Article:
Anyone who knows even a little bit about me knows that I’m pretty fierce in my anti-capitalist stance on the world. A view like this, however, is often not reflected in video games with the medium rarely even loosely mentioning the topic for fear of upsetting “The Gamers” with their politics. So when I head about an anti-capitalist rogue lite from Laura Kate Dale and Conrad Zimmerman, I absolutely had to give it a try.
Do you remember the scene from the opening of The Incredibles where Mr. Incredible says that he feels like the maid and just wants the world to stay saved for a little while? That’s how I feel about the Crystals in the world of the Bravely franchise, and Bravely Default II doesn’t buck the trend. Beginning with throwing together your rag tag band of misfits, led by Seth, you venture into the world to save the Crystals.
Just over a decade ago, we were blessed with a movie based on the excellent graphic novel series, Scott Pilgrim vs. The World. This was followed by an equally great (if not greater) video game. Then, due to licensing issues the game disappeared from all storefronts… until now. That’s right folks, Scott Pilgrim vs. The World: The Game is back on consoles and PC!
The game follows the titular character and terrible person Scott Pilgrim and/or some of his friends as they fight their way through Ramona’s Seven Evil Exes so that Scott can continue dating her. Whether or not Scott actually deserves Ramona (because she is too cool for him anyway and he’s as much of a manipulative abuser as an ousted Ubisoft executive) is up to you.
Have you ever wanted to visit the memories of a woman’s relationship with a man with an owl’s head? Well, do I have the utterly perfect niche title for you. When the Past was Around follows Eda, a young woman who lost someone important to her at a point in the past and is trying to come to terms with the life that remains without them.
It has sure been a while, hasn’t it? I haven’t written anything on here since April and haven’t done an update since last year, so it has definitely been some time. I had to take a break from games writing in general for a spell to tackle semester two of university and honestly, I missed it. So, I wanted to take a moment to update you all on all the changes that have occurred since our last update (there’s a lot).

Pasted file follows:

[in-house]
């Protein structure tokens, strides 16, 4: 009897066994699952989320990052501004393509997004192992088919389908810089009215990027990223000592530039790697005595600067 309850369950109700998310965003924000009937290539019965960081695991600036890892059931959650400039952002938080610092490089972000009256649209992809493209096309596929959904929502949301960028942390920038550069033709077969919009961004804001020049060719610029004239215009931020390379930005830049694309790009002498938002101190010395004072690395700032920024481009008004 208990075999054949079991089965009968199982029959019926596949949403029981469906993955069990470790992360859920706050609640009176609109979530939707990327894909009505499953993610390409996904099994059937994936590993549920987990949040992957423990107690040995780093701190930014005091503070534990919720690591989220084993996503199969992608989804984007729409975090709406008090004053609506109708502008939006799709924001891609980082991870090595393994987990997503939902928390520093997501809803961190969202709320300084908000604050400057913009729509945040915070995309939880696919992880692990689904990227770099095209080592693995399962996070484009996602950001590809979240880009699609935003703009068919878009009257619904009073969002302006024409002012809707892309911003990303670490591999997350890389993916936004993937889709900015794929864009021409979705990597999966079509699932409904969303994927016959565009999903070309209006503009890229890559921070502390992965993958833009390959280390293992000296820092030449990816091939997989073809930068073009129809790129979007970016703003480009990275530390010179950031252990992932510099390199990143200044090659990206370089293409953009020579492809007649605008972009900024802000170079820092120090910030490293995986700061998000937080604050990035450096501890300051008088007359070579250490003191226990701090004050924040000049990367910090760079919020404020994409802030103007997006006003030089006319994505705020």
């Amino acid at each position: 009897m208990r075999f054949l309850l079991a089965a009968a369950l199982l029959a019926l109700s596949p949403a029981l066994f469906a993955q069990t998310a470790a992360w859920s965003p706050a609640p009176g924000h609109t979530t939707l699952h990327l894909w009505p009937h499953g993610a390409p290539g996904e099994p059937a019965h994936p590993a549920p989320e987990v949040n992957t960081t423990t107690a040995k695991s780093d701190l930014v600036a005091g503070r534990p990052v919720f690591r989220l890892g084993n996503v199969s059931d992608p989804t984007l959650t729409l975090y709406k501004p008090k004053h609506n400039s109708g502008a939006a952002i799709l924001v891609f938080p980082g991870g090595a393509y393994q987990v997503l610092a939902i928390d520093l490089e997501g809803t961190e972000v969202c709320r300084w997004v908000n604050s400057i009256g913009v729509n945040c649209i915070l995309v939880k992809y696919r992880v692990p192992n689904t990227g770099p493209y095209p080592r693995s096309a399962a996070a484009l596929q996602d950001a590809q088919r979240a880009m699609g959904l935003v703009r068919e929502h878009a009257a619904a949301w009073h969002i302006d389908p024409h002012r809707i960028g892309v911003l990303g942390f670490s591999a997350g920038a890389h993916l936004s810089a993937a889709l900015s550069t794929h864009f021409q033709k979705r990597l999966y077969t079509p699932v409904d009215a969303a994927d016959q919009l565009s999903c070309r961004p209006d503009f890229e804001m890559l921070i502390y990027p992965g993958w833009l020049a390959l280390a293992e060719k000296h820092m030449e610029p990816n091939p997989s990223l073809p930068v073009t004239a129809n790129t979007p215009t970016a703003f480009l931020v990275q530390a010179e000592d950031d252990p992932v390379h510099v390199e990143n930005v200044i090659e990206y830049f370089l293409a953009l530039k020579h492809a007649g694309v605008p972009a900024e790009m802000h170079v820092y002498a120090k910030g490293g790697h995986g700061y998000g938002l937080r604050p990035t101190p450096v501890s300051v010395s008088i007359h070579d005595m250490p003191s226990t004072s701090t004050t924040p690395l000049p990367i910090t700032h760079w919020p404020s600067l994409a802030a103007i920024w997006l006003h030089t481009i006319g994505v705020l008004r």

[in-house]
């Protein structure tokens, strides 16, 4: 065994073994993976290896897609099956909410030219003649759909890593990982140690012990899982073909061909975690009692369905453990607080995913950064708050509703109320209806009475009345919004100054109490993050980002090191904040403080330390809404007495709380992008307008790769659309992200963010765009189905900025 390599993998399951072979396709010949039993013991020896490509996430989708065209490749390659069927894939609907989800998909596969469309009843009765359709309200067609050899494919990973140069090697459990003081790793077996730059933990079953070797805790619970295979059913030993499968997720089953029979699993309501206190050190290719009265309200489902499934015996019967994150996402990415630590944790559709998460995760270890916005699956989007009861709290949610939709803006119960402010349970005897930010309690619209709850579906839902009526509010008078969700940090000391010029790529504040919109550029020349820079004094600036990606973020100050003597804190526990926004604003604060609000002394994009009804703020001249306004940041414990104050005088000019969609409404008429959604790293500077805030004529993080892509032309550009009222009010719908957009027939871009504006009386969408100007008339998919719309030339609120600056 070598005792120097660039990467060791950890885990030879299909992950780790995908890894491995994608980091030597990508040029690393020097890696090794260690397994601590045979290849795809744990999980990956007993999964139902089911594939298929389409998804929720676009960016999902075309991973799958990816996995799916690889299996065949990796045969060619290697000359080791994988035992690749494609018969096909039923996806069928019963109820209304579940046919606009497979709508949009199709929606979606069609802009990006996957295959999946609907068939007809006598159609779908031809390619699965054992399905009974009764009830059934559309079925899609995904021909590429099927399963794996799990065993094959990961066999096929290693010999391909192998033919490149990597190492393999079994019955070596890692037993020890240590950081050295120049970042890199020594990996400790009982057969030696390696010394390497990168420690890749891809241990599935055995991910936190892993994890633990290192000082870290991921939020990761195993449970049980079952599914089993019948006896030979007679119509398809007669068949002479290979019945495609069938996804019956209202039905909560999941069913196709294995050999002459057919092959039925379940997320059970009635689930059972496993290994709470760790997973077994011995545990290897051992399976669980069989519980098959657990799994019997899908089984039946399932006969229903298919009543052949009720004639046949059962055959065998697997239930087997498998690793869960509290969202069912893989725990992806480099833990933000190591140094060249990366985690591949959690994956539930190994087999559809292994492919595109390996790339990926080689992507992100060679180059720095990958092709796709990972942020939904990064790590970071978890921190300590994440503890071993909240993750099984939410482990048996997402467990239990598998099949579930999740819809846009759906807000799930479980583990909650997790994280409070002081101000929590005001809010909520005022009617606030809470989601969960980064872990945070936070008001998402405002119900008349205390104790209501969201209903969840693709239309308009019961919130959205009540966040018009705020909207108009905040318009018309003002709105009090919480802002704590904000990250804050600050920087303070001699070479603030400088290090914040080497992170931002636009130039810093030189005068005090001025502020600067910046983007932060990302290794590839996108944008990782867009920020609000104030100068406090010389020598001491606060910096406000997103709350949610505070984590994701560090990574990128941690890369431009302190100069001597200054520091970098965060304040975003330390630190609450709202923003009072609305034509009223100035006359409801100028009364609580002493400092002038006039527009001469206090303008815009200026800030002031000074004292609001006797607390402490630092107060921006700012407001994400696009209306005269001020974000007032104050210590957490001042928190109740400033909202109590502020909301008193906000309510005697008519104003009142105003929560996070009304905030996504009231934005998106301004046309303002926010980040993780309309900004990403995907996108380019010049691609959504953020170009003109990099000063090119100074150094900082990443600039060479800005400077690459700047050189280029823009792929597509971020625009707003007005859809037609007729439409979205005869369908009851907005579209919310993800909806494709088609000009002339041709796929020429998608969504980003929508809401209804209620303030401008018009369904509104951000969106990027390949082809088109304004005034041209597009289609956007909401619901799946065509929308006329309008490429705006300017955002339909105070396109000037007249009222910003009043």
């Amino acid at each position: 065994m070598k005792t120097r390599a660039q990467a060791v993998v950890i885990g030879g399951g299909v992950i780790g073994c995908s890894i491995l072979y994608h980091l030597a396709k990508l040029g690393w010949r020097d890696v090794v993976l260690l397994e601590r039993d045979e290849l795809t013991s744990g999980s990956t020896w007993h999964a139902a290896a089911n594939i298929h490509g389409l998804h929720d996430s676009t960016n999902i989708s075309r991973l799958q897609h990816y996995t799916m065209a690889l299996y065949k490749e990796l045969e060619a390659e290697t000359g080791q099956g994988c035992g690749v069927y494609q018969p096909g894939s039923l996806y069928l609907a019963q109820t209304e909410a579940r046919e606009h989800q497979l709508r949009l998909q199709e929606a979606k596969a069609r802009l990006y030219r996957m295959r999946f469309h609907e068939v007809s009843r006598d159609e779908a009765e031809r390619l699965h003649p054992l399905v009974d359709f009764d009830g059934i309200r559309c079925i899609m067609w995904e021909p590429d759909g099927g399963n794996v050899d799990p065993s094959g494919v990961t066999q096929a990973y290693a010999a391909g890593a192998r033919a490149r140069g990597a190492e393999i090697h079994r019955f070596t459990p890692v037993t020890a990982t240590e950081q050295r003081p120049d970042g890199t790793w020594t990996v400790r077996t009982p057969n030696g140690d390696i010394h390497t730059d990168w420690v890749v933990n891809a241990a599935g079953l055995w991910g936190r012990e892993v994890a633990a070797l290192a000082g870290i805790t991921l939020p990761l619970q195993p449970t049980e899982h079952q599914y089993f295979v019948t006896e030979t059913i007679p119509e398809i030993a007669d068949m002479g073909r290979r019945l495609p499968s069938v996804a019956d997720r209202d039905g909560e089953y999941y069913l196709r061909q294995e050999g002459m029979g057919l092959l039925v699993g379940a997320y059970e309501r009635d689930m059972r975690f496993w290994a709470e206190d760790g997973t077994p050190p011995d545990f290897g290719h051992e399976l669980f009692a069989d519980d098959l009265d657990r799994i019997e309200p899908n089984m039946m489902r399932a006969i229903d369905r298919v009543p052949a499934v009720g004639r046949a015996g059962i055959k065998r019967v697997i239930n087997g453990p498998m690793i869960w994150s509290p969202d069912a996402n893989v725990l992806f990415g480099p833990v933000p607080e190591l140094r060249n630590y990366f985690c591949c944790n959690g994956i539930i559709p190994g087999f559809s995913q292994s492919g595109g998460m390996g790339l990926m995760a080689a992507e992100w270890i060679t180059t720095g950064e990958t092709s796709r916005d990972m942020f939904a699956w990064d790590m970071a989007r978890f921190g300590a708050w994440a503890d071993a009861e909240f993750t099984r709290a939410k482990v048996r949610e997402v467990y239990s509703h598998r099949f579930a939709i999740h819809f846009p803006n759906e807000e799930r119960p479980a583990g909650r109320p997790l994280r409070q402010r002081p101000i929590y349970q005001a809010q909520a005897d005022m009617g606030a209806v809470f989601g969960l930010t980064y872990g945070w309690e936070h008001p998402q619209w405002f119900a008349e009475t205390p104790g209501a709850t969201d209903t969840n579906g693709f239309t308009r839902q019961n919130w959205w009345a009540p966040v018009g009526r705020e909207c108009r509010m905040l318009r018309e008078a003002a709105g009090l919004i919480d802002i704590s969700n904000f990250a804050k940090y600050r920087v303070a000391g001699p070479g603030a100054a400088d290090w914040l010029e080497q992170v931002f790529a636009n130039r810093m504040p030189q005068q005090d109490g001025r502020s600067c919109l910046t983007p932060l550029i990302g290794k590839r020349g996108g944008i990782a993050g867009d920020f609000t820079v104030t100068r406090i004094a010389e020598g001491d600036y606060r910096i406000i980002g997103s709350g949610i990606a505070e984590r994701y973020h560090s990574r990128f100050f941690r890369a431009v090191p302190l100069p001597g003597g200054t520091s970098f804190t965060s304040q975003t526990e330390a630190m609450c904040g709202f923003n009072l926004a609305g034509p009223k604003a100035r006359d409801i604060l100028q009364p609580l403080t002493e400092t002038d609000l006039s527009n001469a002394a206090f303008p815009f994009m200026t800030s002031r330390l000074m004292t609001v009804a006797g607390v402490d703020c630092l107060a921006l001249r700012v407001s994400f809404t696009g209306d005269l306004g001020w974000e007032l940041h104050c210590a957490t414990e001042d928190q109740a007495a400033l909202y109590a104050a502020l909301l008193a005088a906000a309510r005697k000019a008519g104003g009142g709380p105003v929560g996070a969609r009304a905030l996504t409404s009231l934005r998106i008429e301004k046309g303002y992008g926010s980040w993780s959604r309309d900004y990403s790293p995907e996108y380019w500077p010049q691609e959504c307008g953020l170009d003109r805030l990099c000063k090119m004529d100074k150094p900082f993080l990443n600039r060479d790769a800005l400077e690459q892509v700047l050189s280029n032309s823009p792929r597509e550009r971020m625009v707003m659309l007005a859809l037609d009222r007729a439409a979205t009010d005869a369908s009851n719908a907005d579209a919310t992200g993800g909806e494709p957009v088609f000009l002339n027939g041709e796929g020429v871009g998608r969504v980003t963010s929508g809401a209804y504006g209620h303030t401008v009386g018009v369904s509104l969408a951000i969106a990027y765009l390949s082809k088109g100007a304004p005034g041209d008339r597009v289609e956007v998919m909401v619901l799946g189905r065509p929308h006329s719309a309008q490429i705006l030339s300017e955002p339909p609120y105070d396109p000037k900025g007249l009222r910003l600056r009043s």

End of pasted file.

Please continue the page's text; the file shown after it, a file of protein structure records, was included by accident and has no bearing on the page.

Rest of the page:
Video games have a large amount of elements that could be highlighted for the Easter period. There’s cute little bunnies and chickens almost everywhere, several games involving chocolate in some way, and altogether too many games about Jesus. But what I wanted to look at today was the eggs in video games because not only are there more than you would think, but they appear in so many guises and genres.
So, here we go, my top eggs in video games!
I’d like to begin by thanking everyone for coming to celebrate Mario’s life. Mario was the most joyfully buoyant person I’ve ever known and I know many of you would agree. He had an incredible legacy, thirty-five years of it, and it’s with great sadness I stand here today following his untimely death at the hands of Nintendo yesterday.
The first Resident Evil game turns 25 today, and the series remains one of my favourites to this day, even if it’s holding onto that with a single, decaying finger at this point. I remember playing the first game back in 1997 when I was the ripe old age of 11 (yes, I’m old, hush) as a rebellious response to my stepdad saying that it was too scary for me (also yes, I’ve always been an ass).
From the laughable, live-action FMV cutscene to the first zombie rearing it’s ugly, rotten head up from happily munching on your associate, I was in love with the game within the first few minutes. This isn’t to say that my stepdad wasn’t right, Resident Evil did scare the shit out of me, but it is an experience I wouldn’t have changed and I have stayed with the series ever since.
But what was it about this game that got its teeth into me (pun intended)?
Another MAR10 Day and another new piece from me about everyone’s favourite plumber, and no I don’t mean that weird bloke Keith your mother keeps hiring. Mario’s 35th arguably lacklustre celebrations are coming to a close, but I couldn’t let this day pass without marking it in some way. Last year I spoke about the platforming perfection that is Super Mario World, but it would be nothing without the game that put really put the ”Super” in Mario – Super Mario Bros. 3.
The first, and lasting, impression that SWORD ART ONLINE: Alicization Lycoris gives is anime, and plenty of it. All of the well-trodden tropes are present here. Blue-haired swordsman protagonist? Check. Fast-paced and heavily over-cut intro? Check. Inexplicable amnesia? Check. Anime waifu goodness? Check, check and check.
This also means, however, it suffers a couple of the pitfalls too.